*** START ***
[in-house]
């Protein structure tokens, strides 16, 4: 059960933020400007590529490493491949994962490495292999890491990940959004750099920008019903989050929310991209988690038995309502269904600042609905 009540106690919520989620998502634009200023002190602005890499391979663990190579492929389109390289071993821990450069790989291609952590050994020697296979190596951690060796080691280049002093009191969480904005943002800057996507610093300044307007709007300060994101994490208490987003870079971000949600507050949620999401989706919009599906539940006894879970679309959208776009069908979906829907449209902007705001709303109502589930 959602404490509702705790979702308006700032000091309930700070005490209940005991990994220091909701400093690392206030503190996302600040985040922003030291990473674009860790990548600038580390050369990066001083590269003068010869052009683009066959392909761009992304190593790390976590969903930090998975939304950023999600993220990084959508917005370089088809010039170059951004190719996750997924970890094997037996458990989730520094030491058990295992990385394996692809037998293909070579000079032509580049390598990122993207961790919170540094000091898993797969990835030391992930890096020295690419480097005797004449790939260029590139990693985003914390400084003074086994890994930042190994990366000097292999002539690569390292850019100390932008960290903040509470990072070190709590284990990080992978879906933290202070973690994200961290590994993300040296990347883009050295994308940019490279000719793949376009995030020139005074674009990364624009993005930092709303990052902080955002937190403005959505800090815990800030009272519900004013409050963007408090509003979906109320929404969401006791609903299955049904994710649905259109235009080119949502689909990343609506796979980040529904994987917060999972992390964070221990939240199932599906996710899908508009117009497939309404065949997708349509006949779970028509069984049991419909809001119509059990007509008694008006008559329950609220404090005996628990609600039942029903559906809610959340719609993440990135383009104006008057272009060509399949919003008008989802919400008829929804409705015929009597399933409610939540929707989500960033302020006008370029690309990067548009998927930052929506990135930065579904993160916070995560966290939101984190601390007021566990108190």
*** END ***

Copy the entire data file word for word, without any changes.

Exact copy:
[in-house]
């Protein structure tokens, strides 16, 4: 059960933020400007590529490493491949994962490495292999890491990940959004750099920008019903989050929310991209988690038995309502269904600042609905 009540106690919520989620998502634009200023002190602005890499391979663990190579492929389109390289071993821990450069790989291609952590050994020697296979190596951690060796080691280049002093009191969480904005943002800057996507610093300044307007709007300060994101994490208490987003870079971000949600507050949620999401989706919009599906539940006894879970679309959208776009069908979906829907449209902007705001709303109502589930 959602404490509702705790979702308006700032000091309930700070005490209940005991990994220091909701400093690392206030503190996302600040985040922003030291990473674009860790990548600038580390050369990066001083590269003068010869052009683009066959392909761009992304190593790390976590969903930090998975939304950023999600993220990084959508917005370089088809010039170059951004190719996750997924970890094997037996458990989730520094030491058990295992990385394996692809037998293909070579000079032509580049390598990122993207961790919170540094000091898993797969990835030391992930890096020295690419480097005797004449790939260029590139990693985003914390400084003074086994890994930042190994990366000097292999002539690569390292850019100390932008960290903040509470990072070190709590284990990080992978879906933290202070973690994200961290590994993300040296990347883009050295994308940019490279000719793949376009995030020139005074674009990364624009993005930092709303990052902080955002937190403005959505800090815990800030009272519900004013409050963007408090509003979906109320929404969401006791609903299955049904994710649905259109235009080119949502689909990343609506796979980040529904994987917060999972992390964070221990939240199932599906996710899908508009117009497939309404065949997708349509006949779970028509069984049991419909809001119509059990007509008694008006008559329950609220404090005996628990609600039942029903559906809610959340719609993440990135383009104006008057272009060509399949919003008008989802919400008829929804409705015929009597399933409610939540929707989500960033302020006008370029690309990067548009998927930052929506990135930065579904993160916070995560966290939101984190601390007021566990108190």